The importance of port management (and every other aspect of network infrastructure) has grown exponentially as our dependence on connectivity has increased. Additionally, with the advent of mainstream IoT technology, port management's role in both IT management and security becomes even more critical.
IoT currently uses about one percent of all network bandwidth, according to PCWorld. However, with an impressive $14.4 trillion economic value forecast by 2022, that number is sure to increase. But the growing network complexity of IoT raises some serious concerns. More devices mean more traffic, which leads to new potential attack vectors. So how can we better manage the ports through which these devices connect in an effort to stay on top of network monitoring and security?
One of the most basic and effective strategies for securing access ports is through network identity management. This is a very low-level way to help ensure that the devices sending data through your environment are authorized to do so. Since many IoT devices will be connecting wirelessly, the first step is to consolidate your IoT wireless access points to designated Ethernet ports.
Depending on the size of your IoT deployment, you can then restrict these Ethernet ports to authorized MAC addresses or set up a "sticky'' mode, which essentially binds to the first hardware address it encounters. When a new device attempts to connect to these statically assigned ports, they can be configured to reject the connection or automatically disable themselves. While the latter may seem harsh, dynamic port disabling can prevent some of the more sophisticated attacks.
After you've tackled the physical portion of port security, the next step is to focus on logical separation and organization. You can accomplish this by using VLANs to further insulate critical infrastructure from potential IoT vulnerabilities. This "VLAN of things" should be segmented so that superficial devices — those that only need internet access — are completely separated from operations networks.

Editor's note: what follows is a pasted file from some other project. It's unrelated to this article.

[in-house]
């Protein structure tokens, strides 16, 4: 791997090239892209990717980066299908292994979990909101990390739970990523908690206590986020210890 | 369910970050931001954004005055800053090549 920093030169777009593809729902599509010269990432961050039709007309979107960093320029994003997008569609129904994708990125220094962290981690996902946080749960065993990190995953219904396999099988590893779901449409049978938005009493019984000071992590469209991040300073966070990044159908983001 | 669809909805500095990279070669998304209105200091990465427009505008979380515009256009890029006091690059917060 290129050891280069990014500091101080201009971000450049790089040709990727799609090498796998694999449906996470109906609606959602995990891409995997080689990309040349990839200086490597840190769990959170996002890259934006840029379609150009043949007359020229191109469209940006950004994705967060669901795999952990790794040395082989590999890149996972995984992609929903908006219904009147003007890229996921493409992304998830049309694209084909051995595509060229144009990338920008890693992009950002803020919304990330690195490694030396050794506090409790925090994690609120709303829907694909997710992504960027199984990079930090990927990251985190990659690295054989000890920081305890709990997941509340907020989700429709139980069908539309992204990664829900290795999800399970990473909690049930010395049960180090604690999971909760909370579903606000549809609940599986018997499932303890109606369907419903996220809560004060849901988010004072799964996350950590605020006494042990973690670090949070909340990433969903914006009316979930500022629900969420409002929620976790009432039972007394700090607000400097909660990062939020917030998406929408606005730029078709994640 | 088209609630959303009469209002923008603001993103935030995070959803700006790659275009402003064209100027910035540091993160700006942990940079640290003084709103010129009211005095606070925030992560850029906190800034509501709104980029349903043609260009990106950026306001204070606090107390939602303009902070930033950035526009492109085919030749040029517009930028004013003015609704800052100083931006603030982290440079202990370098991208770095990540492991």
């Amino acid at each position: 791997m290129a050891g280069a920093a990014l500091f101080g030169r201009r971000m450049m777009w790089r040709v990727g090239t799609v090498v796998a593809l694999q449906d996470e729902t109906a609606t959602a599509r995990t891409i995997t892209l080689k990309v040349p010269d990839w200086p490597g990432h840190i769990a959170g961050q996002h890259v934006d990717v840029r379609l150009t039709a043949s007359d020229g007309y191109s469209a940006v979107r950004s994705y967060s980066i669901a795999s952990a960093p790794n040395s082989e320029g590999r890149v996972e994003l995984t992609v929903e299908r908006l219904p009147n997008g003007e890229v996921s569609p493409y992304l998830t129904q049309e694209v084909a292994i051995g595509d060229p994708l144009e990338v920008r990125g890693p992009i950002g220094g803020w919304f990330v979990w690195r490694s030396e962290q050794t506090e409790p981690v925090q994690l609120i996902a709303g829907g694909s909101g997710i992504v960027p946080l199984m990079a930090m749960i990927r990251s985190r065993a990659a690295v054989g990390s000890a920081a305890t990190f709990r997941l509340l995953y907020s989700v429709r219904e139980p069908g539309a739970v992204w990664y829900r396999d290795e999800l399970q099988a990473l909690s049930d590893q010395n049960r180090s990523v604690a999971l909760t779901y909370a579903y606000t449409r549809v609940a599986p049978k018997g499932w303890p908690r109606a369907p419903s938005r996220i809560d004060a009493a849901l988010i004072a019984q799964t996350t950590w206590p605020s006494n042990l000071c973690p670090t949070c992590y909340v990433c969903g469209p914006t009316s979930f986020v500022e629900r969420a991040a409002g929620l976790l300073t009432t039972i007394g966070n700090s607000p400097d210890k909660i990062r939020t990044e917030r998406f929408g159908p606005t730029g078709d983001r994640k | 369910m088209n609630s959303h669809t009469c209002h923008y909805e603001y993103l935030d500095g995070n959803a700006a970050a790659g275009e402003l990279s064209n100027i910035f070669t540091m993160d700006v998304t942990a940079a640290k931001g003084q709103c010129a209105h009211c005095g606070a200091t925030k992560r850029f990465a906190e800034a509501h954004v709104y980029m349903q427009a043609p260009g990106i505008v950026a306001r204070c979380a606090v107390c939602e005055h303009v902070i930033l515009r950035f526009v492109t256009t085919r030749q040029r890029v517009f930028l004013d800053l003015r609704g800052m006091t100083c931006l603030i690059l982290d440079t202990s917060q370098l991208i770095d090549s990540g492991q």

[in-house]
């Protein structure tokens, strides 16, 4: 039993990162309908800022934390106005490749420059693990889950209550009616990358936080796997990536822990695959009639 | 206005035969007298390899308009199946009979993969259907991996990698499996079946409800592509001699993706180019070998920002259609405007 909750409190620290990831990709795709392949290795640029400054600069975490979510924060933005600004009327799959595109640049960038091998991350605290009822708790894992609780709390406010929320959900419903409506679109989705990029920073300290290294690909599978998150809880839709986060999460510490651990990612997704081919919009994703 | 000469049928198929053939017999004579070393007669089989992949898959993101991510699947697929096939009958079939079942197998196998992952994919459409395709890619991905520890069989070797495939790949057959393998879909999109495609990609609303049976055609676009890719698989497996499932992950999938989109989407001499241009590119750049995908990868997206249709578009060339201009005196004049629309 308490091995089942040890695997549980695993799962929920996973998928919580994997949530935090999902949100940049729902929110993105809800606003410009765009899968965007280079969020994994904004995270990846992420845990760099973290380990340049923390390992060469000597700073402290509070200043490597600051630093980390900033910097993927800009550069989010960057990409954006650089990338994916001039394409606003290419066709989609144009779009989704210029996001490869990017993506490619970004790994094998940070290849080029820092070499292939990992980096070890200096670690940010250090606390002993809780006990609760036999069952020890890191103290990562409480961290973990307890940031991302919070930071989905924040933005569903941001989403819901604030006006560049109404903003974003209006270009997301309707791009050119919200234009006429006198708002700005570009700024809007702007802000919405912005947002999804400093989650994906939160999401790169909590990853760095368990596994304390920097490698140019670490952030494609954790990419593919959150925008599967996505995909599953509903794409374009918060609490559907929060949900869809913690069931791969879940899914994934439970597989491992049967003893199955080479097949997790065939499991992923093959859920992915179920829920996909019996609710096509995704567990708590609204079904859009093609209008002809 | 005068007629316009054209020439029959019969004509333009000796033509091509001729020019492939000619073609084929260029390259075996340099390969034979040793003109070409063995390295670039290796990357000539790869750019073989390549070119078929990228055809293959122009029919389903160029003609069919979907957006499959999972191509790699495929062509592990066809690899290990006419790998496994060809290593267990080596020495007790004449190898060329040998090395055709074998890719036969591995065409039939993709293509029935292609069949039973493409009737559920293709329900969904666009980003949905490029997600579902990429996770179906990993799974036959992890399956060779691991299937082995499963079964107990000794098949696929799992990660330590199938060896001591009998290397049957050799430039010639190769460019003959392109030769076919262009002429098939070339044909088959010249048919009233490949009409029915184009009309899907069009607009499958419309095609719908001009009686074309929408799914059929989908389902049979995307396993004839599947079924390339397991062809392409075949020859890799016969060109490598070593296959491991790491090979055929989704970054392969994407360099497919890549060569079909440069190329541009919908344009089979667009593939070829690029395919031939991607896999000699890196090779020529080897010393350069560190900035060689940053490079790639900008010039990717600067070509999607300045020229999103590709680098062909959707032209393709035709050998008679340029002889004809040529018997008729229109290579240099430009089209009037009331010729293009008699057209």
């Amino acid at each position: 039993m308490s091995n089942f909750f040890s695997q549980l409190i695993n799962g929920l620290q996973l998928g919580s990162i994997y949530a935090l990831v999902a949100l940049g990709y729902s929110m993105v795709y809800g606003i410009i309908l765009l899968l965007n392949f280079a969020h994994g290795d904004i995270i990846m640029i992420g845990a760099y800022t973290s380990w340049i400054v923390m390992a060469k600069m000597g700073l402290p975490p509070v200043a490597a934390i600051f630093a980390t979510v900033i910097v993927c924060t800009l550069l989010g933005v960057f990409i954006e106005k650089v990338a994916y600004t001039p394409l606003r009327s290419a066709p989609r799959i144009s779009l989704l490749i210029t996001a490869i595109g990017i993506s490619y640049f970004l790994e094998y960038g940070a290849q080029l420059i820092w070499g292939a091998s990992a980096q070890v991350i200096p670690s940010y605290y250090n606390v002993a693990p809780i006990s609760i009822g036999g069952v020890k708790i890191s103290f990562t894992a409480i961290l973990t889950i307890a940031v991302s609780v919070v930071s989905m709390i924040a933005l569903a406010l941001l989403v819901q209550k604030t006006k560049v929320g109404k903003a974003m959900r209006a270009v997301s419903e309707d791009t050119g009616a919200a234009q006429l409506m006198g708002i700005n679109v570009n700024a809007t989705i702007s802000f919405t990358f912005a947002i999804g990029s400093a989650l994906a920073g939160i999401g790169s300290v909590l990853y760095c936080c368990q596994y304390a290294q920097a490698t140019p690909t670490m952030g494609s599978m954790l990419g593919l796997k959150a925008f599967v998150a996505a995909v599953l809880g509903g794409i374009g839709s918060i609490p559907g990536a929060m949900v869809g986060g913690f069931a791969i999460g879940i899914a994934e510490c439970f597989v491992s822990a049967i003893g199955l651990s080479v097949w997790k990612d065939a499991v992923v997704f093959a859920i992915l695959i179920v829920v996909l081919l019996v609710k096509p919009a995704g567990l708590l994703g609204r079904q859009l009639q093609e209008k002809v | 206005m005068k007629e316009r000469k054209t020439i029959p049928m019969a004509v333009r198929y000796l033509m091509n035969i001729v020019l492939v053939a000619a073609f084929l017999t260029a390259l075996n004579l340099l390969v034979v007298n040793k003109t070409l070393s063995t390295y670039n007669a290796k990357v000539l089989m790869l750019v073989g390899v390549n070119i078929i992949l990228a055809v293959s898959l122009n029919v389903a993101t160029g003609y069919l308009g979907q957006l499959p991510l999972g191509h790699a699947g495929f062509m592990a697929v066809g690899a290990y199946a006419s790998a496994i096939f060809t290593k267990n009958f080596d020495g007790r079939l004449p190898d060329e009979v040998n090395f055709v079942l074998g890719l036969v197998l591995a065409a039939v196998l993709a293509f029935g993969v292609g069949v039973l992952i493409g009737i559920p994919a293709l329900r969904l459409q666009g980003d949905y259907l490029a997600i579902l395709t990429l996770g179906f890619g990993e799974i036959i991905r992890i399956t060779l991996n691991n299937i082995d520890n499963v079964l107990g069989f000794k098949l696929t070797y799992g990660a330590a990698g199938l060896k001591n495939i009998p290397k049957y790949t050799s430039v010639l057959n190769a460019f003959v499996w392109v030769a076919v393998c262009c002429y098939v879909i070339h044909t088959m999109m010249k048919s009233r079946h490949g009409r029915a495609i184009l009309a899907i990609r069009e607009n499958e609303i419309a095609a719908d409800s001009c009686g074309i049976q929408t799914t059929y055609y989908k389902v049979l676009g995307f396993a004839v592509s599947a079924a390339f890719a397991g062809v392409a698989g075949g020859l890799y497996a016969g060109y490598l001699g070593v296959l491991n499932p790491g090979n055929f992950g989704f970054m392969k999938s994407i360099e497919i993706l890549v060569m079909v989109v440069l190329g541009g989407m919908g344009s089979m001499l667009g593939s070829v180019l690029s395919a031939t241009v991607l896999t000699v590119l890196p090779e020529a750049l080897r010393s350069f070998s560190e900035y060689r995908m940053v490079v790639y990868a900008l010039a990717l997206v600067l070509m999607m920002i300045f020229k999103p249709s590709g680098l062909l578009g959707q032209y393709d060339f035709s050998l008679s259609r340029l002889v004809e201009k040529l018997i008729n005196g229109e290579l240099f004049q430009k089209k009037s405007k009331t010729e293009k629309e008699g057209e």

A quick and effective way to do this is to simply configure ports in these VLANs as access only. This will prevent data from traversing back up the trunk to other switches. It's often a good idea to create a few different segments for your IoT environment: one for devices that only need local access, one for those that require external access and one for devices that may need to communicate with sensitive areas of your environment.
Once you've set up your physical and logical security measures, the last step is to remain proactive about rooting out vulnerabilities. This ultimately boils down to increasing the visibility of your network and the ports within it. One of the best ways to accomplish this is with a simple network flow monitor. Since you should already know what kind of conversations your IoT devices will generate, you can set up alerts for when your traffic monitor notices something suspicious coming through an IoT port.
And there you have it. By approaching port management from both a physical and logical perspective, you can better protect your environment from potential vulnerabilities in your IoT deployments. With the added visibility and automation of network monitoring solutions, your network infrastructure will be fully prepared for the added complexities of this exciting technology.